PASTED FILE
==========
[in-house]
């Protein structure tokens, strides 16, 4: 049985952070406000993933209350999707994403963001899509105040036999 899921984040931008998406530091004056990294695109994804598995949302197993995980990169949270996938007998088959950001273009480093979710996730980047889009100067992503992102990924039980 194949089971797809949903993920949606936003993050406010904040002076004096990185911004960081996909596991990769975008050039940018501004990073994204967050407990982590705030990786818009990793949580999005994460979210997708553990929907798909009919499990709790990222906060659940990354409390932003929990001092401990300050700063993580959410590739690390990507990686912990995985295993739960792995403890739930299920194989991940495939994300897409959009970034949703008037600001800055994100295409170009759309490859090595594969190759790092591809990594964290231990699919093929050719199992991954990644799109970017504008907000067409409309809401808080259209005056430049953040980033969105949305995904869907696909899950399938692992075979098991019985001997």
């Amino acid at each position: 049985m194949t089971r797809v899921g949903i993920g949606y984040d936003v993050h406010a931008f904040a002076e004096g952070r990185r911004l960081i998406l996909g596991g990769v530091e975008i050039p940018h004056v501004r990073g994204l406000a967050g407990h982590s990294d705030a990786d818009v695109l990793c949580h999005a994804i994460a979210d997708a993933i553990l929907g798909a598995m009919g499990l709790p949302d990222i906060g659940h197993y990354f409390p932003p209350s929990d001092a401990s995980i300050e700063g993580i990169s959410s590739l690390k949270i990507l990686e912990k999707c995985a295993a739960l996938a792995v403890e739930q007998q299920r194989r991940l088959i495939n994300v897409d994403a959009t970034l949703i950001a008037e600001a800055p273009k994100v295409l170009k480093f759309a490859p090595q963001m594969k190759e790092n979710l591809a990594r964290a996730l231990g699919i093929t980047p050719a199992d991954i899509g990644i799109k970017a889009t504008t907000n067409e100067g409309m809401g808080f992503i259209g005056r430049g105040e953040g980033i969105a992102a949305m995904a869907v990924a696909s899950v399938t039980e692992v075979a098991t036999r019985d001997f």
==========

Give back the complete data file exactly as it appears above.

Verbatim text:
[in-house]
């Protein structure tokens, strides 16, 4: 049985952070406000993933209350999707994403963001899509105040036999 899921984040931008998406530091004056990294695109994804598995949302197993995980990169949270996938007998088959950001273009480093979710996730980047889009100067992503992102990924039980 194949089971797809949903993920949606936003993050406010904040002076004096990185911004960081996909596991990769975008050039940018501004990073994204967050407990982590705030990786818009990793949580999005994460979210997708553990929907798909009919499990709790990222906060659940990354409390932003929990001092401990300050700063993580959410590739690390990507990686912990995985295993739960792995403890739930299920194989991940495939994300897409959009970034949703008037600001800055994100295409170009759309490859090595594969190759790092591809990594964290231990699919093929050719199992991954990644799109970017504008907000067409409309809401808080259209005056430049953040980033969105949305995904869907696909899950399938692992075979098991019985001997």
């Amino acid at each position: 049985m194949t089971r797809v899921g949903i993920g949606y984040d936003v993050h406010a931008f904040a002076e004096g952070r990185r911004l960081i998406l996909g596991g990769v530091e975008i050039p940018h004056v501004r990073g994204l406000a967050g407990h982590s990294d705030a990786d818009v695109l990793c949580h999005a994804i994460a979210d997708a993933i553990l929907g798909a598995m009919g499990l709790p949302d990222i906060g659940h197993y990354f409390p932003p209350s929990d001092a401990s995980i300050e700063g993580i990169s959410s590739l690390k949270i990507l990686e912990k999707c995985a295993a739960l996938a792995v403890e739930q007998q299920r194989r991940l088959i495939n994300v897409d994403a959009t970034l949703i950001a008037e600001a800055p273009k994100v295409l170009k480093f759309a490859p090595q963001m594969k190759e790092n979710l591809a990594r964290a996730l231990g699919i093929t980047p050719a199992d991954i899509g990644i799109k970017a889009t504008t907000n067409e100067g409309m809401g808080f992503i259209g005056r430049g105040e953040g980033i969105a992102a949305m995904a869907v990924a696909s899950v399938t039980e692992v075979a098991t036999r019985d001997f």